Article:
Esports training facility proposed for Burnaby Lake Sports Complex

Young women and girls take part in a "Girls in Gaming" event over the weekend put on by, among others, Adamas Esports in Burnaby last weekend. Adamas is expected to operate an esports training facility proposed for the Burnaby Lake Sports Complex | Photo: Jennifer Gauthier

A proposed facility would add esports to the list of competitions you can train for at the Burnaby Lake Sports Complex if it survives a public hearing and gains council’s approval.

The proposal for an esports training facility, to be operated by Adamas Esports, at the Fortius Centre gained initial approval from city council Monday night, passing the required zoning amendment on for a public hearing next month.

The facility would allow professional and amateur gamers to train for competitive multiplayer video games such as Fortnite and Overwatch. But because the facility would include the use of more than five computer terminals – 12 terminals, to be exact – the property needs to be zoned to allow a cyber centre, and such a zoning amendment will need to go before the public in a hearing.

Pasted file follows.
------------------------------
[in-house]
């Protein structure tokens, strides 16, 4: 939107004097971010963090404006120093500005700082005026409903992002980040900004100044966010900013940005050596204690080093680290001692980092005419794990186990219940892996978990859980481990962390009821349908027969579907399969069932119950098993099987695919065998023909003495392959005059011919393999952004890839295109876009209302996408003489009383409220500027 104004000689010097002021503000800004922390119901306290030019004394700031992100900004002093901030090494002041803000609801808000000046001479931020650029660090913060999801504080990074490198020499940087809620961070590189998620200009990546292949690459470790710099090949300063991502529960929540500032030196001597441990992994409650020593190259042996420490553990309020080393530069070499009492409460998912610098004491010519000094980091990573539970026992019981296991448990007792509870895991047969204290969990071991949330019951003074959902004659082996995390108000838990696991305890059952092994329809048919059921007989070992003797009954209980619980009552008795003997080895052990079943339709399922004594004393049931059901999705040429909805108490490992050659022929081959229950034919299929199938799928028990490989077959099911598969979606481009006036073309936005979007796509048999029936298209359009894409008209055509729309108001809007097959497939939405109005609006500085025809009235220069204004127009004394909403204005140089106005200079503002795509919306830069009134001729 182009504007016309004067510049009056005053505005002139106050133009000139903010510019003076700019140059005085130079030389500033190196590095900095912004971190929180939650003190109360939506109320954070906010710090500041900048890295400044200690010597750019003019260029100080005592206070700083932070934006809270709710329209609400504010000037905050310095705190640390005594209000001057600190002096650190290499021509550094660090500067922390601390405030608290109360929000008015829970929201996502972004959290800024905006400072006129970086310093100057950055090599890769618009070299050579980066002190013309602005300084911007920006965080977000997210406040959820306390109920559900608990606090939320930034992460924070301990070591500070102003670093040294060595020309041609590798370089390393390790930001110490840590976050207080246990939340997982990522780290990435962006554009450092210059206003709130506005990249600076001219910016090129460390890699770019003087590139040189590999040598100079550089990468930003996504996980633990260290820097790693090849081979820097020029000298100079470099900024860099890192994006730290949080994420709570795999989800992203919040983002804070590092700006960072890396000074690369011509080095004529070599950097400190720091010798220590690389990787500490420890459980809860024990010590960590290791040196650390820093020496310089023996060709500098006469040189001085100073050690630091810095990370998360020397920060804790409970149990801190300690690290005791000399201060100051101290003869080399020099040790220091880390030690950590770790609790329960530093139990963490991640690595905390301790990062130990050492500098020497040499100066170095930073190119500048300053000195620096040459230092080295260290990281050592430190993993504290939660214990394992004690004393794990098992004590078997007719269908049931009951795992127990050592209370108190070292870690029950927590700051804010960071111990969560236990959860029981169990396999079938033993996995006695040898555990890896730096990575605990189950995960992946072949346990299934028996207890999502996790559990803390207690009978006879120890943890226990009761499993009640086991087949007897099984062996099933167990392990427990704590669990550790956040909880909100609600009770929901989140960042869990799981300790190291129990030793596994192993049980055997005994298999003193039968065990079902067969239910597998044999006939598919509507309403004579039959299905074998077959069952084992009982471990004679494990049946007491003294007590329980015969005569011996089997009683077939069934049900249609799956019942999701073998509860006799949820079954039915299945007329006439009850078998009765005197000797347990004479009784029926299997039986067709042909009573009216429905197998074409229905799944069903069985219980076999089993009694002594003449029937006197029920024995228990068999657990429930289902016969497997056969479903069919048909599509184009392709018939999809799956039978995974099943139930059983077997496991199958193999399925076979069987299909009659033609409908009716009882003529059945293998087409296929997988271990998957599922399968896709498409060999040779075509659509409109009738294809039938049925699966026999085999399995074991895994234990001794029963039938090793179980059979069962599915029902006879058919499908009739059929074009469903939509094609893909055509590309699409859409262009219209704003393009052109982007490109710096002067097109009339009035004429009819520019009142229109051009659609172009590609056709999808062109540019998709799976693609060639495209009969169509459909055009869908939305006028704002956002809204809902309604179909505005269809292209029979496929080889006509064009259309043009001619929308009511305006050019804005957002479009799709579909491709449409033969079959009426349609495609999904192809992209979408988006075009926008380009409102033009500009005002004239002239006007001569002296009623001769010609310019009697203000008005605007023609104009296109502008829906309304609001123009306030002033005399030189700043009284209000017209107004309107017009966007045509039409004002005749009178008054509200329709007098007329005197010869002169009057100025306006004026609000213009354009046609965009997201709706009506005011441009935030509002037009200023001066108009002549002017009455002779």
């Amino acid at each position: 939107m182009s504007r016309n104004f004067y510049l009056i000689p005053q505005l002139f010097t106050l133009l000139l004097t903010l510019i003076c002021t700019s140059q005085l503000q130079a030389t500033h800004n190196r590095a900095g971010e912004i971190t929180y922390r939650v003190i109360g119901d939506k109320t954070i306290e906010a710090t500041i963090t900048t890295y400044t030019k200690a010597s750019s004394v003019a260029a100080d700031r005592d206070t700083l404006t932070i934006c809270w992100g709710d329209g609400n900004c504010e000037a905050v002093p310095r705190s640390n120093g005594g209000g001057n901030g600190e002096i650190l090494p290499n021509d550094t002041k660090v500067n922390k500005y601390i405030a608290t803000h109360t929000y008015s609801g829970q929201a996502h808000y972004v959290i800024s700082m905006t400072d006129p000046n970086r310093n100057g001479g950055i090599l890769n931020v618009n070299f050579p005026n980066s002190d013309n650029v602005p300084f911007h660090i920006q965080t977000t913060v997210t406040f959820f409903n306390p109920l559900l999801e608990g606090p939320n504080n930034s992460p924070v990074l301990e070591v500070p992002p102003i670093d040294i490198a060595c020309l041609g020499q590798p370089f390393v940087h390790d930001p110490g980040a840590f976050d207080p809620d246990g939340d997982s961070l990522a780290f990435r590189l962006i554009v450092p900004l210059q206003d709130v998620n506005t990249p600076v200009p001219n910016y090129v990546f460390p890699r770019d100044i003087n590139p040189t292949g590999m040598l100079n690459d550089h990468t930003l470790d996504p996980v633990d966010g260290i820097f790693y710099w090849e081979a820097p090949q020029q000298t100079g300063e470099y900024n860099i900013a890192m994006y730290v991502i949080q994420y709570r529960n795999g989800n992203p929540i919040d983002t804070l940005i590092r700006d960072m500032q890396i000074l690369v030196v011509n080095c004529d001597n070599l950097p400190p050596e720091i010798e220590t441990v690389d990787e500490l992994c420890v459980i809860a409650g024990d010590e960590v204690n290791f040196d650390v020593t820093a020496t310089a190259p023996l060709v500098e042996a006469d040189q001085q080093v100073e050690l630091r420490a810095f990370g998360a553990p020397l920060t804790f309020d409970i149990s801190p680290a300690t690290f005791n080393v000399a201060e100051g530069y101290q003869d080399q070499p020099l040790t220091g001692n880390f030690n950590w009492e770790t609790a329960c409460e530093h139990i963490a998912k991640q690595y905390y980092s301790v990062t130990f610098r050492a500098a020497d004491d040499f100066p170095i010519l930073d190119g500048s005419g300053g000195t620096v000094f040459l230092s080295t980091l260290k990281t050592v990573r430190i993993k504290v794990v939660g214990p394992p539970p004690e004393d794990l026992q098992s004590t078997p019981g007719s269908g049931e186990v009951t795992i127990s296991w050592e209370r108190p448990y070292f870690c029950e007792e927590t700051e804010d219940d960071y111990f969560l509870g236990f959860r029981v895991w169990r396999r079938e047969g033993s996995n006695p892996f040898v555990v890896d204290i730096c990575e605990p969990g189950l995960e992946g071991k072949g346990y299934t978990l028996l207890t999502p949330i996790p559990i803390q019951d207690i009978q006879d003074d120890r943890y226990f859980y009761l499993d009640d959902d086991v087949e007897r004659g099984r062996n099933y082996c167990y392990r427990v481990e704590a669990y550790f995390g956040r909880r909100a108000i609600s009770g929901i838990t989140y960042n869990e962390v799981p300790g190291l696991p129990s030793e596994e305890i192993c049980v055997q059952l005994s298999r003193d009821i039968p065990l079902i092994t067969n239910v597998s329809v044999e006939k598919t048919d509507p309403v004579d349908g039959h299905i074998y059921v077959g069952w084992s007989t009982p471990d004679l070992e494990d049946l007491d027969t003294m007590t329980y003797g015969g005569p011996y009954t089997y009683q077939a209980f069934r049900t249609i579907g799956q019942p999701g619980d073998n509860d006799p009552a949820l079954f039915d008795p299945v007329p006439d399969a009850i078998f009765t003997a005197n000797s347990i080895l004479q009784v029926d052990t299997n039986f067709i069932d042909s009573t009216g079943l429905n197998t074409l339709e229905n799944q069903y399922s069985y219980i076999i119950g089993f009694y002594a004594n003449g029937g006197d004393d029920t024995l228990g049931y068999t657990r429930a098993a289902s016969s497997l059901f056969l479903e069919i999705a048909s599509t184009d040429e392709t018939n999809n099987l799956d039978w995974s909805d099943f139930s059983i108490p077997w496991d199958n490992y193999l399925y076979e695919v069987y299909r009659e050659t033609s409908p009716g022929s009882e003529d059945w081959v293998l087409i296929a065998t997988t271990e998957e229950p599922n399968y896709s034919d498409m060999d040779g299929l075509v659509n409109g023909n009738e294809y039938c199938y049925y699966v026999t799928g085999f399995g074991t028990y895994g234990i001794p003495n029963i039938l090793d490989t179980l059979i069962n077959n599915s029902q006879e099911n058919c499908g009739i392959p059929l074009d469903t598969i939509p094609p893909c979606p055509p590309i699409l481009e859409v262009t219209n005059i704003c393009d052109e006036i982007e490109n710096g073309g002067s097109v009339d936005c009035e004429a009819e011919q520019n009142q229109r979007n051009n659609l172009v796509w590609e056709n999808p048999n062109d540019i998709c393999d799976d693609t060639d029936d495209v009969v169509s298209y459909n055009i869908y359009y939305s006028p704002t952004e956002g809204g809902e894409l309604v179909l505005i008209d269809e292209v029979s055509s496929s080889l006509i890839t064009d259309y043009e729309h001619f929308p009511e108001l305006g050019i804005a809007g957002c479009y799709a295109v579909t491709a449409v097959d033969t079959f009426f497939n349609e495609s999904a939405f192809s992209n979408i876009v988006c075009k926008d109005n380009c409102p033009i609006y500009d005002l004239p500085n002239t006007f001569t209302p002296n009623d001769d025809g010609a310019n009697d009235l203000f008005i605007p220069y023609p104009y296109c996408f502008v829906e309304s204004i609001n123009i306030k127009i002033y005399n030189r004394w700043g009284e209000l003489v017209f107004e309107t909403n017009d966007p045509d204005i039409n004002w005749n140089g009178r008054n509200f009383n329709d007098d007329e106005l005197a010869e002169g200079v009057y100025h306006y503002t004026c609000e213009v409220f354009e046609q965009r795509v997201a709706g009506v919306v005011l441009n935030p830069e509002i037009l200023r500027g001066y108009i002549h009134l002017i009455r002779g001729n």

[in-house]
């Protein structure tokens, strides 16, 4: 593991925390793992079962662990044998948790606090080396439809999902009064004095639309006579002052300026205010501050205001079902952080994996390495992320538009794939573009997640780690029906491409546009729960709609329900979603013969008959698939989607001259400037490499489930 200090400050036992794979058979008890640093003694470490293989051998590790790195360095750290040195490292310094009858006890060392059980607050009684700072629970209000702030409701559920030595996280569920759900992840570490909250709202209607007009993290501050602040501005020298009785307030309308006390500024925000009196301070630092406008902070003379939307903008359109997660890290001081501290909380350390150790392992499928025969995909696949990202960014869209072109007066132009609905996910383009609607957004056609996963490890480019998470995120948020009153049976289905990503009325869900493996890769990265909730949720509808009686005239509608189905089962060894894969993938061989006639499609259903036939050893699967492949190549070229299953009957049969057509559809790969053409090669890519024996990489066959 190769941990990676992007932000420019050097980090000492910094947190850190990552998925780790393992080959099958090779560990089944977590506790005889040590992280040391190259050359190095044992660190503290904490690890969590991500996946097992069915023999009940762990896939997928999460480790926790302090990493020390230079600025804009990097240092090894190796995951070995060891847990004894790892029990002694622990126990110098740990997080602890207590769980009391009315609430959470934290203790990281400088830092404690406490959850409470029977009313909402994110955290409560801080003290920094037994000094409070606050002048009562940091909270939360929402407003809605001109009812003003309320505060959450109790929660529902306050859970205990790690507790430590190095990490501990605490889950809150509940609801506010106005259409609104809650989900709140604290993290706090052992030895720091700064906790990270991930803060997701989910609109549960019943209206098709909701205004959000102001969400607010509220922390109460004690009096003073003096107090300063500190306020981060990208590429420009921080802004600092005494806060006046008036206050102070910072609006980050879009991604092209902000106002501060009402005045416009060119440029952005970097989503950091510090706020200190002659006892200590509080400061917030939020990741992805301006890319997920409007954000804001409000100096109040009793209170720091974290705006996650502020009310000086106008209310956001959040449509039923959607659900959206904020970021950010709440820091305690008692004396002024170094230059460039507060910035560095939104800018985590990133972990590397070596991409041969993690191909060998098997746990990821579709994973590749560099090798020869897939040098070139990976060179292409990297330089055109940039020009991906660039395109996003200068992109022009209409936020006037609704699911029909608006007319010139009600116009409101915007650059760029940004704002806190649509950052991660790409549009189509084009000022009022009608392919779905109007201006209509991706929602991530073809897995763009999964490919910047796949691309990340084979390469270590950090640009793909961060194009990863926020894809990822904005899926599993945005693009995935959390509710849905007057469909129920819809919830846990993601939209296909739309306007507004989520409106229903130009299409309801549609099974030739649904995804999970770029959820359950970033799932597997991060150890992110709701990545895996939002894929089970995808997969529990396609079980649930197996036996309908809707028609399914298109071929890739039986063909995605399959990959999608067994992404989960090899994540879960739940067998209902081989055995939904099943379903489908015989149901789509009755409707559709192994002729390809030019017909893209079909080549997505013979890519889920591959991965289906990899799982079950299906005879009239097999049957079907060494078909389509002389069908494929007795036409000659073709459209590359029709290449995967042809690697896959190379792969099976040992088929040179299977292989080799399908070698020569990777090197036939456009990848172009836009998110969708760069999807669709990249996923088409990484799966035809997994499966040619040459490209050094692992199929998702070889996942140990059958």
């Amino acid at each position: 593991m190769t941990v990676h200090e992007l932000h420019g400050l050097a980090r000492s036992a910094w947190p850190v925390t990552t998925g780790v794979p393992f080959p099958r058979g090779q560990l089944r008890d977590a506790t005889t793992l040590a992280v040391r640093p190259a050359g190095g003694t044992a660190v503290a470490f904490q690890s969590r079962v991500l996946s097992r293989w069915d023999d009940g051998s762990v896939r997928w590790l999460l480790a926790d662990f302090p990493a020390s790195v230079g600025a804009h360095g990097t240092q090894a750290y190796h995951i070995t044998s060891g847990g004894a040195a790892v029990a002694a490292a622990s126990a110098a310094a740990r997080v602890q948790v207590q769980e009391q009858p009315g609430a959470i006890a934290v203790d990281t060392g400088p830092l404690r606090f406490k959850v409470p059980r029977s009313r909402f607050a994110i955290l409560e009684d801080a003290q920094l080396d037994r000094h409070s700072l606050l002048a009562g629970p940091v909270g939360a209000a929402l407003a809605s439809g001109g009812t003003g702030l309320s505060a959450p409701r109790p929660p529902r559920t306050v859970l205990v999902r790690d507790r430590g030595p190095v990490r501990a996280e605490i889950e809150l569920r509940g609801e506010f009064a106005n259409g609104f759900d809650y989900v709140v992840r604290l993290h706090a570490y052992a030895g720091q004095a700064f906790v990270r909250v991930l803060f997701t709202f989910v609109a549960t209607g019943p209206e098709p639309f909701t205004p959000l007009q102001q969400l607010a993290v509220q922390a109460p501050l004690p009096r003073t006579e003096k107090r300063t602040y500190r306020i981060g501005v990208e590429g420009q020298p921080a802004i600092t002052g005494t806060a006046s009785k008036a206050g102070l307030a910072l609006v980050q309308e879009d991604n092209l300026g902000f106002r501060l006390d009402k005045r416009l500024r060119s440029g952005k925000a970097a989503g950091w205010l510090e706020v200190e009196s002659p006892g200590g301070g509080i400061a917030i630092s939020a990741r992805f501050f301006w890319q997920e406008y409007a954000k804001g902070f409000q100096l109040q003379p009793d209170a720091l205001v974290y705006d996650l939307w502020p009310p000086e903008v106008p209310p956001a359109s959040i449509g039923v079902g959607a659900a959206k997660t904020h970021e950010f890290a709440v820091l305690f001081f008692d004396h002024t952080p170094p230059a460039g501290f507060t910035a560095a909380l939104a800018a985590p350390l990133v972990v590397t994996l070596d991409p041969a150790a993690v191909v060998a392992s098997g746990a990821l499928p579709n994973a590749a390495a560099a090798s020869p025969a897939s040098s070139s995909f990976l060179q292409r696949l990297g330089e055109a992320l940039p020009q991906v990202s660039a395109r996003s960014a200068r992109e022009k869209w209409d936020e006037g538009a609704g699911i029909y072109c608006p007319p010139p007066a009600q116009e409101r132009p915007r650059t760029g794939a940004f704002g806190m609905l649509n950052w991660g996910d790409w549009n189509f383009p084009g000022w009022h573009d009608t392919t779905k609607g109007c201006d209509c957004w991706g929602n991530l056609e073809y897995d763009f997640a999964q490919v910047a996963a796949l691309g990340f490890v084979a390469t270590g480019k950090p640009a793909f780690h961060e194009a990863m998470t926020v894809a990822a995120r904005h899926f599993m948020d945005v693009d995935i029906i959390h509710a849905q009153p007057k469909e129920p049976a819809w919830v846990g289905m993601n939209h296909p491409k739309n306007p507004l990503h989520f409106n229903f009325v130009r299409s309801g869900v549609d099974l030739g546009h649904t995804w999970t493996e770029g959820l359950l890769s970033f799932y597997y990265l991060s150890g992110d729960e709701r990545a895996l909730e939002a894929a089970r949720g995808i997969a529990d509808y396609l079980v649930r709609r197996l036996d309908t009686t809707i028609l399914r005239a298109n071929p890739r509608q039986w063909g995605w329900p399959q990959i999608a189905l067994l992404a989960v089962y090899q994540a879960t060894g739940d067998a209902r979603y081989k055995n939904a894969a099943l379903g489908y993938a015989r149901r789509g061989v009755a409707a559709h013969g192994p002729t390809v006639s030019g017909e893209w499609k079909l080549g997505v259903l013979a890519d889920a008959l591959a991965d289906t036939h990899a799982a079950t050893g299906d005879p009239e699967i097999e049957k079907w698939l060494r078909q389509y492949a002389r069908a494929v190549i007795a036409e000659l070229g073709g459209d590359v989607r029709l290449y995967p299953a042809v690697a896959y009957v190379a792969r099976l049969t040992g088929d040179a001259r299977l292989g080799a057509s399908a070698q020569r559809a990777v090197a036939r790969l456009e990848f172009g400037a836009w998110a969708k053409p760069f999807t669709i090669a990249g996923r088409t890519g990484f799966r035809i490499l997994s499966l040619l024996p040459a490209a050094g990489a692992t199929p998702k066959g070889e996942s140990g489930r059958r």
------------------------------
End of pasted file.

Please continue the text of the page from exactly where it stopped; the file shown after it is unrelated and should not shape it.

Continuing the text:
A staff report, which was received with little comment from councillors, notes the growing interest in professional video games, with viewership of events like the League of Legends World Championship counting in the millions.

There are several esports leagues around the world and teams local to Metro Vancouver, including the Vancouver Titans, a Canucks-owned Overwatch team.

The facility would be a gaming academy serving the Lower Mainland, and would allow students to come once a week to train for an esports career. It would include education and training like coding, social media management and video editing to work on one’s personal brand as a gamer.

But it would also include training for everything from maintaining positive mental health, nutrition, sleep and recovery, physical training and cognitive skills.

The proposal is supported by staff, as it fits with a handful of the city’s priorities, including encouraging a connected, dynamic and inclusive community.

“Although the use technically meets the description of a cyber centre as defined in the zoning bylaw, the original concerns around cyber centres such as violence and gang activity are not considered likely outcomes related to the proposed facility,” staff wrote in their report.

The proposal, which is set to go to a public hearing on Nov. 19, would take up just under 51 square metres of the second floor of the Fortius centre.

Burnaby Now